Sancerre itself, is a most picturesque village sat on top of a hill and overlooks the vineyards and small villages and hamlets that surround it. In the town are numourous shops and restaurants, old museums and the large tower which you can climb if you wish.
The town has a history dating back to the 11th century and there is evidence of an abbey at Saint Satur (just to the bottom of the hill). The building of the Sancerre chateau is believed to have started in 1152. Sancerre was involved in the 100 year war and then in the 16th century in the siege of Sancerre, a religious battle. A further battle in the 17th century left the Chateau and the walls very much as you can see them today.
The Sancerre vineyards can be traced back for a thousand years. There is evidence that in the 11th and 12th centuries the monks in the surrounding areas started to cultivate vines and produce wine. From the reign of Philippe-Augustus to the reign of Louis XVI, the Kings of France delighted in Sancerre wine - "one of the most exquisite of the Kingdom", as it has been described.
The Château de Sancerre stood in the heart of the Sancerre vineyards. In the 17th century, the chateau was rebuilt on its old site in the style of Louis XII. In the 18th century it was bought, along with some of the vineyards, by Louis Alexandre Marnier-Lapostolle. The vaults and the spiral staircase where then rebuilt and the tower became known as the "Feudal Tower". This is now the only remaining vestige of the medieval chateau. This was the period when the Sancerre wines build their sound reputation.
Today The Château de Sancerre is still owned by the Société des Produits Marnier-Lapostolle, also producers of Grand Marnier liqueurs and owners of the Château de Bourg Charente. It is here, in the heart of its historic birthplace, that an exclusive estate-bottled Sancerre wine is made and matured - the only wine which can be sold under the exclusive name Château de Sancerre.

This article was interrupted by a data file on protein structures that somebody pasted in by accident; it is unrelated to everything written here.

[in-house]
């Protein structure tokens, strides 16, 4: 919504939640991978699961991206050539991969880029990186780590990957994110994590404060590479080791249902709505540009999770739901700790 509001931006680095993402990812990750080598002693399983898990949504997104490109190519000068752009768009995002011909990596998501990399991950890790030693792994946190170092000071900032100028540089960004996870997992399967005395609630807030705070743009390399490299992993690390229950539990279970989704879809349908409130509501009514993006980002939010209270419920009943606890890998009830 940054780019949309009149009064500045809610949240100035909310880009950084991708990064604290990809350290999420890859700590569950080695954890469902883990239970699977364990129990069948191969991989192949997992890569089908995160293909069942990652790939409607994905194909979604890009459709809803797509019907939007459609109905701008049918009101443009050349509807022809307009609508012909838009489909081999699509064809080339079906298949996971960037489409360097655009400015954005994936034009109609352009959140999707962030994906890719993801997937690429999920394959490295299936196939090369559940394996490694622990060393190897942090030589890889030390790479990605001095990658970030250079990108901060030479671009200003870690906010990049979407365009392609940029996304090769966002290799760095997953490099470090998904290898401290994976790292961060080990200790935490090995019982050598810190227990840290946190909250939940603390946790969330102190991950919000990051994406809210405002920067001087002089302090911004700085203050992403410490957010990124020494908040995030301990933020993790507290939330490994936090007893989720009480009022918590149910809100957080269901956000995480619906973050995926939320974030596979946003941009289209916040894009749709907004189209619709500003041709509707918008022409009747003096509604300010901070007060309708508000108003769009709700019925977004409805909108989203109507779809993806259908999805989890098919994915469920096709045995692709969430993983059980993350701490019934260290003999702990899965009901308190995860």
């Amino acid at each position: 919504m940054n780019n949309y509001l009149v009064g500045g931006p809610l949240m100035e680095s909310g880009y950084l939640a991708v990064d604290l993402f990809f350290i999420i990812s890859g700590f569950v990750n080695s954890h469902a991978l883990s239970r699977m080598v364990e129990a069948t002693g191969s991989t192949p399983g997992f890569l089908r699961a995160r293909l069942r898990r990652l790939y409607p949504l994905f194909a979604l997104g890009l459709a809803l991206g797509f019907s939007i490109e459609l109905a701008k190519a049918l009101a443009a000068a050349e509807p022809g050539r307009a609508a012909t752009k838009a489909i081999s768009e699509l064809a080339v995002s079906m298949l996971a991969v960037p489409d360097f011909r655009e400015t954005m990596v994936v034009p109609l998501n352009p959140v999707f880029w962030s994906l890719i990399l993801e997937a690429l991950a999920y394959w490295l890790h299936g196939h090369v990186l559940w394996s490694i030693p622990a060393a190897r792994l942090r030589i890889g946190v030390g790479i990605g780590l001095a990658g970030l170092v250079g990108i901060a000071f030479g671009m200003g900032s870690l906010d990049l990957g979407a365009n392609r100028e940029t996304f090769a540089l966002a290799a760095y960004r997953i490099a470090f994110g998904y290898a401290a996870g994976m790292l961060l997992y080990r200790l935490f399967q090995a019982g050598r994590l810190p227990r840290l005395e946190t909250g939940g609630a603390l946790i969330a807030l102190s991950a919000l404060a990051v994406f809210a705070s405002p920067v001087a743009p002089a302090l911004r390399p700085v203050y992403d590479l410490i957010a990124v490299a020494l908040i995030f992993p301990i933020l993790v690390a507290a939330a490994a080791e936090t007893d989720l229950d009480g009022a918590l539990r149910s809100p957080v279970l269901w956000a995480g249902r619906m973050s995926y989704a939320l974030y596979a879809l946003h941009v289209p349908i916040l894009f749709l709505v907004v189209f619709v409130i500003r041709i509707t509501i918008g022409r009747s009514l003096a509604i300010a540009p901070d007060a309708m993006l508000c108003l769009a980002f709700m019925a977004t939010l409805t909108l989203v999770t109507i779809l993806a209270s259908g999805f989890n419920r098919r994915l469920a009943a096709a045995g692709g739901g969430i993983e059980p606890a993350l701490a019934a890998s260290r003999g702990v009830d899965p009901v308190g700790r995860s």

You can easily pass a day or two in Sancerre, wandering around the streets and tasting the wine in the various bars and wine shops and tasting the Chateau du Sancerre wine, but dont miss out on a trip to the surrounding hills where the wine houses are and you can buy some of the best Sancerre wines direct.
To really appreciate the views over Sancerre and its surrounding area its worth the effort to climb the tower of the Saint-Jean Belfry. The solitary tower that is all that remains of the town’s original fortress. Once at the top the stunning views out over the Loire river and then to the east the views over the surrounding villages and hamlets are just not to be missed. Sancerre sits almost at the halfway point of the Loire river which is over 600 miles long. The climb up the tower takes a little effort as there are 197 steps and it is also not very well lit.
In the hills surrounding Sancerre is the village of Chavignol, a small and unpretenteous village where the famous goats cheese, the chavignol is produced under the AOC label and a tasting of this with some white Sancerre is a real must. Find a small restaurant in the village and try.